The best and brightest from the United States and around the world routinely study in U.S. universities to gain a wide range of skills and pursue diverse interests. But as the authors write, faculties tend to focus on one goal: furthering academic research. For many students, that is not their primary interest.
A 2015 McKinsey Report found that using technologies that existed at the time, over 45 percent of U.S. jobs were at risk of being automated, equating to $2 trillion in wages that would be lost. This raises the question of what skills humans need to acquire that cannot be replicated by machines within the current or foreseeable future advancements in technology. Is our education system equipping us with skills robots can’t replicate?
The University Innovation Fellows program empowers students to become agents of change at their schools. Fellows work to ensure that their peers gain the knowledge, skills and attitudes required to compete in the economy of the future and make a positive impact on the world.
Top U.S. universities are ditching telecom equipment made by Huawei Technologies and other Chinese companies to avoid losing federal funding under a new national security law backed by the Trump administration. U.S. officials allege Chinese telecom manufacturers are producing equipment that allows their government to spy on users abroad, including Western researchers working on leading-edge technologies. Beijing and the Chinese companies have repeatedly denied such claims.
Amid a rise in Chinese cyber-theft and the huge growth in the numbers of Chinese exchange students and scholars, officials have stepped up pressure on administrators to take greater precautions to guard against espionage and efforts to steal American technologies and research data.
The Trump administration has warned scientists doing biomedical research at American universities that they may be targets of Chinese spies trying to steal and exploit information from their laboratories. Scientists and universities receiving funds from the National Institutes of Health for cutting-edge research need to tighten their security procedures and take other precautions, said a panel of experts commissioned by the agency to investigate “foreign influences on research integrity.”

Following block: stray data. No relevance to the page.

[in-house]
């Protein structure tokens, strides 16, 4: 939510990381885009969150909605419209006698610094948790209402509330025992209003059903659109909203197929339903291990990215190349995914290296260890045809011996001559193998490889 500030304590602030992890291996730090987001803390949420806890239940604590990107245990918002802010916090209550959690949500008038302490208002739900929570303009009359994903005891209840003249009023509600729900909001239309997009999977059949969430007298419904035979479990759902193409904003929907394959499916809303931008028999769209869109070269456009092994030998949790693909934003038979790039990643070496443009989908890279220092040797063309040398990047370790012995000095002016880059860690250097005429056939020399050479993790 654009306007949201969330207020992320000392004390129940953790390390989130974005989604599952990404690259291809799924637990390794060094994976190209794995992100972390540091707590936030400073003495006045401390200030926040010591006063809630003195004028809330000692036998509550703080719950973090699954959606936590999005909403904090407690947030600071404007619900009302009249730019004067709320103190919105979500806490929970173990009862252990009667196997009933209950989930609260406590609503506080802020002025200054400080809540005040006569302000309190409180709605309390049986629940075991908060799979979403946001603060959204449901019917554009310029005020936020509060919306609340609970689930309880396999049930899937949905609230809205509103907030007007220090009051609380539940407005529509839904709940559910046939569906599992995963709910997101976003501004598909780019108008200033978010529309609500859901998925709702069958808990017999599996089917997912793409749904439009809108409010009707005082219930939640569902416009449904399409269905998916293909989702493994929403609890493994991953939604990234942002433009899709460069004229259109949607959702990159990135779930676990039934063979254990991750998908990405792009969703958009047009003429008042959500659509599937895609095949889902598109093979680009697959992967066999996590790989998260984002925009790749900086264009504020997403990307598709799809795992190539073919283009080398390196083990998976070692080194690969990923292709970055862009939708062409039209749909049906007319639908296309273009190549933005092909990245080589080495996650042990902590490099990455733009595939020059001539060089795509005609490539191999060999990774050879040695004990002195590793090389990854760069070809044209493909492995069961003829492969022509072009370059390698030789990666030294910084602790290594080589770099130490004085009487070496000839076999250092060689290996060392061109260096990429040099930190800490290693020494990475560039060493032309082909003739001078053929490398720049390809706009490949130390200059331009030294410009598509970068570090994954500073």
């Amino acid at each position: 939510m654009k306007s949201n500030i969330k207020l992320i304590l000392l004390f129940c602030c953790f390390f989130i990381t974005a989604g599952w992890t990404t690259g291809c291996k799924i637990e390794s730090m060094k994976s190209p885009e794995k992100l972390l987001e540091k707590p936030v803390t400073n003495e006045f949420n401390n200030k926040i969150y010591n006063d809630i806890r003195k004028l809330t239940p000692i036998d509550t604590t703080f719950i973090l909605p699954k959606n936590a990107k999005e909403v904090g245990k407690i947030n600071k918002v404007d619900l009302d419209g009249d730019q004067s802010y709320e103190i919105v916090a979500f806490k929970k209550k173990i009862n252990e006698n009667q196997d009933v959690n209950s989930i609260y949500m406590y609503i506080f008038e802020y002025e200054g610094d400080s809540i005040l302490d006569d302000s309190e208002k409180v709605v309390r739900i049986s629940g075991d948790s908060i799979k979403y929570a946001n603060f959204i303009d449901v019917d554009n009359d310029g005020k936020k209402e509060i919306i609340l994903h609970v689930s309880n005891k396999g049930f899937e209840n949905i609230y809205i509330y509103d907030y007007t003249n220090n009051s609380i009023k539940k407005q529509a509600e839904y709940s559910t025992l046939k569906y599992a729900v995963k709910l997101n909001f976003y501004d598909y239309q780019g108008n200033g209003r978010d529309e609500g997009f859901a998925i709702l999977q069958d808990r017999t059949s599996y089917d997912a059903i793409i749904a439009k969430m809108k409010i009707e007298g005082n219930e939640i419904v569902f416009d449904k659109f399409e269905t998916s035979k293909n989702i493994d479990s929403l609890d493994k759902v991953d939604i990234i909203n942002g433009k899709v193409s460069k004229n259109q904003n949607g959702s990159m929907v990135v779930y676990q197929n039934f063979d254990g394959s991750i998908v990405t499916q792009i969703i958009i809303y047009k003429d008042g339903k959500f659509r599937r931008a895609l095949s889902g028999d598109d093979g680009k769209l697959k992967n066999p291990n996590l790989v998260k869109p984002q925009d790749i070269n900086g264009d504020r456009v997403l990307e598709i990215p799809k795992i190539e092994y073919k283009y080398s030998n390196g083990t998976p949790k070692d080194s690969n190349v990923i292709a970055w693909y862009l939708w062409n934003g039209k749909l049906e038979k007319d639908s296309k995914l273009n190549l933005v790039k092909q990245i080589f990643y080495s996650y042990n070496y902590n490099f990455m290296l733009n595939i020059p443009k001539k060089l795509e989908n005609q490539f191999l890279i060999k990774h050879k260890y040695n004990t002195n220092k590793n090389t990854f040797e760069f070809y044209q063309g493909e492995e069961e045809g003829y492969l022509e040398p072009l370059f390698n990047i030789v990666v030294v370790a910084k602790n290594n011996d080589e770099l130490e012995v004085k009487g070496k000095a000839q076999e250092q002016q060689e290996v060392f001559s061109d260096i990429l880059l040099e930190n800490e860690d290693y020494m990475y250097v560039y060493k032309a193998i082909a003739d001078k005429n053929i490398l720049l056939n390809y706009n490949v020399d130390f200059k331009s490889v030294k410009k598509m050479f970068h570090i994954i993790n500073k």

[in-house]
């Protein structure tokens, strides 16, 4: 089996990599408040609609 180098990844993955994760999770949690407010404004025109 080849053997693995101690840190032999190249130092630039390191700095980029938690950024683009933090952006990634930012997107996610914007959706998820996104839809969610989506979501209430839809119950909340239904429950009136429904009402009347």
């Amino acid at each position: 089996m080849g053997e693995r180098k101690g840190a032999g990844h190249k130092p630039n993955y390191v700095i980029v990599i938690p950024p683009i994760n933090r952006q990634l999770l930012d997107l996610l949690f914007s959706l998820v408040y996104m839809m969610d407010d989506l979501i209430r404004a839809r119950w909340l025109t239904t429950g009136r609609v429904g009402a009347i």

While the U.S. Department of Education is still funded under the current federal government shutdown, college and universities who rely on funding from the National Science Foundation, the National Aeronautics and Space Administration, National Institute of Standards and Technology, National Oceanic and Atmospheric Administration, Department of Agriculture and the U.S. Geological Survey are currently impacted.
There's no denying that the landscape of education is changing. With the advent of computers, the internet and mobile phones, there are so many technologies available today that were not present in the 1950s, or even five or ten years ago. A decade ago, the iPad didn't exist. Now you'll find them in millions of classrooms around the country.
Students across the United States are starting to feel in the impacts of the shutdown right now. From my lens as an atmospheric sciences professor at a major university and as a former president of the American Meteorological Society, here four ways (at least) that students are being affected.
Providing early research experiences and creating supportive campus environments are among the promising and intentional strategies outlined in a new report from the National Academies of Sciences, Engineering and Medicine focused on the impact and role of minority-serving institutions (MSIs) in producing graduates in science, technology, engineering and mathematics (STEM).